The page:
In boom times everyone's a genius. It's the downturns that distinguish the pros from the minor leaguers.
For the last three years, as we've watched the stock market climb back into the stratosphere, and as one tech company after another sets records in revenues and profits, there's been no shortage of CEOs and senior executives swaggering about and talking smack about how their "vision" or "strong hand" or just flat-out leadership brilliance has guided their companies to unprecedented success.
You can hear the self-satisfaction in their public pronouncements and see it in their master of the universe redux poses in business and trade magazines.
Well, pardon me if I haven't bought it, but I've seen all of this many times before. The truth is that good times conceal a whole lot of bad management, weak products and structural flaws. They also present indifferent and momentarily prosperous customers as being far more loyal than they really are.
By the same token, the onset of hard times quickly reveals all those problems, often turning them from benign to malignant. Downturns expose dangerous overextensions, internal business contradictions and fair-weather friends and partners.
Any moron with a good suit can run a hot company during boom times; only a true manager can pilot a struggling company during a bust.
In the last few days, as the tech industry slowly slides into its latest cyclical downturn, we have seen four telling examples of great companies -- a couple of them run by famous executives -- suddenly finding themselves at risk of running aground. How these executives act to keep their firms afloat in the months ahead will do much to decide the duration of this downturn, the nature of the next boom, and what role their own firms will play in the years ahead.
The first of these companies is Apple Computer. As I noted in this column a few weeks ago, and am even more convinced now, the introduction of the iPhone late last spring may prove to be the high water mark of Apple for a long time to come.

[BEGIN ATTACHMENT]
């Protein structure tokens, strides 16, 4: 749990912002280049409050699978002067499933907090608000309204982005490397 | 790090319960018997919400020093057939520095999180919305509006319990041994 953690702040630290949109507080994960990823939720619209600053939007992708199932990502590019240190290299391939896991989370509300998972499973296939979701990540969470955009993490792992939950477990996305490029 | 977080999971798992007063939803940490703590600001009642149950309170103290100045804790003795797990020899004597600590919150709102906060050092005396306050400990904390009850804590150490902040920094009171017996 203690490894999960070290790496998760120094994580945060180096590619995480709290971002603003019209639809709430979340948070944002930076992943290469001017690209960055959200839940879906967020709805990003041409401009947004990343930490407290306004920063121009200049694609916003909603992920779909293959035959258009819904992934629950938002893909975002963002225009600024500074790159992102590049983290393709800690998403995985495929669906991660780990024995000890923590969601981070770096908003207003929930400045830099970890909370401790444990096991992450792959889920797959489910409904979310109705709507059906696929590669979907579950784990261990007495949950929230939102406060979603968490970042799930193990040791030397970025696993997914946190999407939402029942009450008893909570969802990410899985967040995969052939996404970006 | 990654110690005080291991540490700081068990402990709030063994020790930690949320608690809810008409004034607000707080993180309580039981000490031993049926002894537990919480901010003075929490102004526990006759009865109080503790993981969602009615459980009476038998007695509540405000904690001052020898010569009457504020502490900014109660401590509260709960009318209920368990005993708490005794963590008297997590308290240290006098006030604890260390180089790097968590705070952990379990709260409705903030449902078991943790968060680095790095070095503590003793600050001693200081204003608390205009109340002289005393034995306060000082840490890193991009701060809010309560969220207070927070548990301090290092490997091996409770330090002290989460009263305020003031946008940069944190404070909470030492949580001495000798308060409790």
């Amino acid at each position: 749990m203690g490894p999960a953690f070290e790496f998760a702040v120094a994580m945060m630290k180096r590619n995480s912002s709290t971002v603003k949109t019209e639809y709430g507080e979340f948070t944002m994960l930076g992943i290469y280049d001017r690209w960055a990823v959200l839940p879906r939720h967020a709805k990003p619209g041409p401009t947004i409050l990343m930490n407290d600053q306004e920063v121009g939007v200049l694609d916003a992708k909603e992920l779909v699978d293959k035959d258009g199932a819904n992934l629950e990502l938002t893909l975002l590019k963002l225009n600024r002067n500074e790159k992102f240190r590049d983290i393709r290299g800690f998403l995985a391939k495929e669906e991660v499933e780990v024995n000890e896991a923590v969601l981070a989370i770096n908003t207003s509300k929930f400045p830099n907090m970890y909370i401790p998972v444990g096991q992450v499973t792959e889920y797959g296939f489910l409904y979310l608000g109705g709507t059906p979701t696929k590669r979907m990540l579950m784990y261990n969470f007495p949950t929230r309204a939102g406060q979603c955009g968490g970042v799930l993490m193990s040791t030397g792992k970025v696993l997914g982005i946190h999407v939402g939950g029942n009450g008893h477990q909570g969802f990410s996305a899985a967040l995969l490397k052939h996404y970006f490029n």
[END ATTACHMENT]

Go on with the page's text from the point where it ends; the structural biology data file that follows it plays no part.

Despite the apparent (but by no means guaranteed) success of the iPhone, Apple has already -- and it would seem prematurely -- cut its price by nearly a third, slicing into its profit margin. And despite a clever PR decision to give those early adopters refunds in the form of company store credits, some customers still aren't satisfied and are suing. Though the litigants haven't a leg to stand on, their very presence creates cracks in the powerful image of a monolithic army of Apple true believers.
And these aren't the only unhappy customers. There are also legions of iPhone owners who are unhappy with Apple's requirement that they sign on with AT&T as the sole carrier. Needless to say, it wasn't too long before the first hack surfaced to break into the iPhone's code. Apple's response was to warn any user who fiddled with the hardware or software guts of the iPhone that his device would be "bricked"-- that is, rendered permanently unusable.
The result was a lot of righteous anger, even from Apple loyalists -- and that was without most users even noticing the massive hypocrisy of Steve Jobs. Jobs first made his reputation for criminally hacking the phone system, now becoming the avenging angel on his spiritual children for doing the same thing.